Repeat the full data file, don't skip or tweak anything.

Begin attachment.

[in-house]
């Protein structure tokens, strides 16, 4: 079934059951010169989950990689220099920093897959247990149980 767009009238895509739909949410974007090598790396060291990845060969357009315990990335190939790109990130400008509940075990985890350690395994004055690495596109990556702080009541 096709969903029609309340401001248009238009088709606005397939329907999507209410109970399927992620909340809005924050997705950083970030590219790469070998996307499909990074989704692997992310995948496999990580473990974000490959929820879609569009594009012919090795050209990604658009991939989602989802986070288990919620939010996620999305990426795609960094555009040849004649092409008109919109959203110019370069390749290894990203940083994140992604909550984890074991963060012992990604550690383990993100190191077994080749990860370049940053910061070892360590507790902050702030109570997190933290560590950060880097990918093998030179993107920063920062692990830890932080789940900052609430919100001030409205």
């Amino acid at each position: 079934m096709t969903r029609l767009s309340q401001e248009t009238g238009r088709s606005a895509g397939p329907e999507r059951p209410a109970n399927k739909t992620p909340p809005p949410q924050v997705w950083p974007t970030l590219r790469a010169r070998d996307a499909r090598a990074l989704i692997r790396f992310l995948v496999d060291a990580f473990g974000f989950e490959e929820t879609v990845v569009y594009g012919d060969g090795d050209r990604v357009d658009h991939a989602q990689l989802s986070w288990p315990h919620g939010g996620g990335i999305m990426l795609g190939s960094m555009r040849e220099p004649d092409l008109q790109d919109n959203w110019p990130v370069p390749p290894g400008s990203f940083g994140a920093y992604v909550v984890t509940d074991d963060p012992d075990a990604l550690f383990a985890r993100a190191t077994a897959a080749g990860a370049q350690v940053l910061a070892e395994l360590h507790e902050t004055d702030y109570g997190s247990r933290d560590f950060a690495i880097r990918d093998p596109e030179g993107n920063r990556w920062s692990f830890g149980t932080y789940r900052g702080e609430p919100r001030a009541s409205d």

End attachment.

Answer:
[in-house]
């Protein structure tokens, strides 16, 4: 079934059951010169989950990689220099920093897959247990149980 767009009238895509739909949410974007090598790396060291990845060969357009315990990335190939790109990130400008509940075990985890350690395994004055690495596109990556702080009541 096709969903029609309340401001248009238009088709606005397939329907999507209410109970399927992620909340809005924050997705950083970030590219790469070998996307499909990074989704692997992310995948496999990580473990974000490959929820879609569009594009012919090795050209990604658009991939989602989802986070288990919620939010996620999305990426795609960094555009040849004649092409008109919109959203110019370069390749290894990203940083994140992604909550984890074991963060012992990604550690383990993100190191077994080749990860370049940053910061070892360590507790902050702030109570997190933290560590950060880097990918093998030179993107920063920062692990830890932080789940900052609430919100001030409205």
């Amino acid at each position: 079934m096709t969903r029609l767009s309340q401001e248009t009238g238009r088709s606005a895509g397939p329907e999507r059951p209410a109970n399927k739909t992620p909340p809005p949410q924050v997705w950083p974007t970030l590219r790469a010169r070998d996307a499909r090598a990074l989704i692997r790396f992310l995948v496999d060291a990580f473990g974000f989950e490959e929820t879609v990845v569009y594009g012919d060969g090795d050209r990604v357009d658009h991939a989602q990689l989802s986070w288990p315990h919620g939010g996620g990335i999305m990426l795609g190939s960094m555009r040849e220099p004649d092409l008109q790109d919109n959203w110019p990130v370069p390749p290894g400008s990203f940083g994140a920093y992604v909550v984890t509940d074991d963060p012992d075990a990604l550690f383990a985890r993100a190191t077994a897959a080749g990860a370049q350690v940053l910061a070892e395994l360590h507790e902050t004055d702030y109570g997190s247990r933290d560590f950060a690495i880097r990918d093998p596109e030179g993107n920063r990556w920062s692990f830890g149980t932080y789940r900052g702080e609430p919100r001030a009541s409205d």